IPO market hits pause amid Q1 volatility

By Staff | April 2, 2018 | Last updated on April 2, 2018
2 min read

The market for initial public offerings (IPOs) paused for a breather in the first quarter of 2018 as issuers and investors assessed the implications of interest rate hikes, recent U.S. tax changes, market volatility and threats to world trade, finds a PwC survey. But if the pipeline of new issues is any indication, the market won’t stay quiet for long.

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The list of potential new issues stands in stark contrast to a quarter that saw just nine new issues completed on all exchanges, for a value of $157 million. By comparison, total value of IPOs in the first quarter of 2017 reached $571 million from six new equity issues across all Canadian exchanges—the second-best initial quarter result in the past decade.

Read: Why Canada’s IPO market was a 2017 success story

The first quarter of 2018 saw one issue completed on the TSX with a total value of $150 million. The CSE contributed three issues and the Venture added five with a total value of $7 million.

“A slow first quarter is really pretty normal,” says Dean Braunsteiner, PwC national IPO leader, in a release. “With the rush of activity at the end of last year, it isn’t surprising to see the market taking stock—particularly in light of the extreme volatility we saw in the quarter.”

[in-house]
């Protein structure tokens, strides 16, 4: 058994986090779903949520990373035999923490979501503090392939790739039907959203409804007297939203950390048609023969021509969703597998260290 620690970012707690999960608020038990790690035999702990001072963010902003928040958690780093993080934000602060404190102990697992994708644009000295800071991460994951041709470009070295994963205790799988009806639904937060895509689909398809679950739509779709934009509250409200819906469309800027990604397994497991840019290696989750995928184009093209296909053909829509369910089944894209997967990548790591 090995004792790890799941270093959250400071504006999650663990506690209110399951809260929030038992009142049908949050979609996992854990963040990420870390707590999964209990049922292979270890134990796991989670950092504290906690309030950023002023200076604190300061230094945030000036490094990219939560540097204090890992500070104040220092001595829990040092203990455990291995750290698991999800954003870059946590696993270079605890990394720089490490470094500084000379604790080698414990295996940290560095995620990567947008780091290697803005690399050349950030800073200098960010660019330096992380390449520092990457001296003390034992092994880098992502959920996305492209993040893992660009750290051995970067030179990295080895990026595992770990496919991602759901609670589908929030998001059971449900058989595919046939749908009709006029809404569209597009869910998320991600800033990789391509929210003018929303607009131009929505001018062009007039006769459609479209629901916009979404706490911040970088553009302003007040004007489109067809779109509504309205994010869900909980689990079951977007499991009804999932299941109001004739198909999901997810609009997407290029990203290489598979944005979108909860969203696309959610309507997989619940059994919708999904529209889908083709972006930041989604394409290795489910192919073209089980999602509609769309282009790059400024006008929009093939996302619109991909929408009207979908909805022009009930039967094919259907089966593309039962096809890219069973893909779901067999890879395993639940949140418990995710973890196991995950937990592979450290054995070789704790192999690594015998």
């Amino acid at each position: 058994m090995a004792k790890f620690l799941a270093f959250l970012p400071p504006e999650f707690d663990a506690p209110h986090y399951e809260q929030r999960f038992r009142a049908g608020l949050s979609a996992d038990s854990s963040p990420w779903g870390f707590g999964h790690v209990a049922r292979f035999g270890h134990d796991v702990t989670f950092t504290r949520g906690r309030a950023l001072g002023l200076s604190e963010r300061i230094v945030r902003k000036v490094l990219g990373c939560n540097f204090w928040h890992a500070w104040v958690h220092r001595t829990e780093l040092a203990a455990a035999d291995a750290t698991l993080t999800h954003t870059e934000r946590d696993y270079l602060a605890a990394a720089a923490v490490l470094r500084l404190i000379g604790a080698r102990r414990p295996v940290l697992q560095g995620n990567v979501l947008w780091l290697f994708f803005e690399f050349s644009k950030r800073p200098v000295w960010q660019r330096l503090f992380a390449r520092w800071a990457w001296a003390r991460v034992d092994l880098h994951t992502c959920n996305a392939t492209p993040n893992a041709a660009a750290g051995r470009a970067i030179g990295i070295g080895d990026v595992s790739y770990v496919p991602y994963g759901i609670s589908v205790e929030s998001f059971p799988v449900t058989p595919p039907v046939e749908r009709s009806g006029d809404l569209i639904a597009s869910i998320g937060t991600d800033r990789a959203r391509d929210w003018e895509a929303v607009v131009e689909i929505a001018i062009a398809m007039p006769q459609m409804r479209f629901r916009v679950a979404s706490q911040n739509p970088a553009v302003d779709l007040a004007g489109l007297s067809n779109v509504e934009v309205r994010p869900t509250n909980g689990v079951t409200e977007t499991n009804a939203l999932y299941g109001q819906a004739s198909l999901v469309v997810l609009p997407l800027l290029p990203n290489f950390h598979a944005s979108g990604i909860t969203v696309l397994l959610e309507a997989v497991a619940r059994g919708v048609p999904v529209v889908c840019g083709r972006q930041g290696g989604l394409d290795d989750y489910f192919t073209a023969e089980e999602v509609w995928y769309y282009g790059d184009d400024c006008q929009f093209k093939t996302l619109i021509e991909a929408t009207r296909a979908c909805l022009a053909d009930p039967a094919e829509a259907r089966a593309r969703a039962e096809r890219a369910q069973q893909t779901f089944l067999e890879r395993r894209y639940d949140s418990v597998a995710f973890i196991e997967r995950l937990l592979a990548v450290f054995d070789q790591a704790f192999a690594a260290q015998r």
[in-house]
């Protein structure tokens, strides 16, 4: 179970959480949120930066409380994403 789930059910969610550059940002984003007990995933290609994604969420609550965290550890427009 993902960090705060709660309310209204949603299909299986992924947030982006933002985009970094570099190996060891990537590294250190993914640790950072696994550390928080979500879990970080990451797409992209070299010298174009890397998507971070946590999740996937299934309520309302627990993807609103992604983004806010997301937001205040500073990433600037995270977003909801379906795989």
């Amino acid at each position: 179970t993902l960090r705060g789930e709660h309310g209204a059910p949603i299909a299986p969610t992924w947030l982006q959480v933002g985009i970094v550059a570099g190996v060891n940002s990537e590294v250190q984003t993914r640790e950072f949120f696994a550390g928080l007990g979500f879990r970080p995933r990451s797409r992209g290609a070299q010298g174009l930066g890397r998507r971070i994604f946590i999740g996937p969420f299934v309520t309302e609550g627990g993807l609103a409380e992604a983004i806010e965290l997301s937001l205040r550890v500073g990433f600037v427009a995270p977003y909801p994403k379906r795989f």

He also says the market is assessing effects of U.S. tax reform, as well as NAFTA negotiations, U.S. trade sanctions and interest rates.

The sole issue on TSX in the first quarter was the IPO of Pinnacle Renewable Holdings Inc, an industrial wood pellet manufacturer and distributor, and the first issue from the energy sector this year.

The pipeline of new issues points to an uptick in activity for the balance of the year if the market can see beyond short-term disruption, says Braunsteiner.

What has carried over from last year is the slow improvement in activity in the mining sector where seven new issues were registered on the CSE and Venture Exchange, he says.

Although the survey doesn’t count reverse takeovers by private firms as IPOs, Braunsteiner has watched a number of companies take that route to public ownership recently.

“Some companies perceive it as an easier, less expensive route to going public. That’s debatable,” he says. “While it isn’t a significant number overall, reverse takeovers represent a channel that bears watching, particularly as new entrants in the busy cannabis sector jockey for a place in public markets.”

Nearly a dozen reverse takeovers appeared on Canadian exchanges in the first quarter.

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Advisor.ca staff


The staff of Advisor.ca have been covering news for financial advisors since 1998.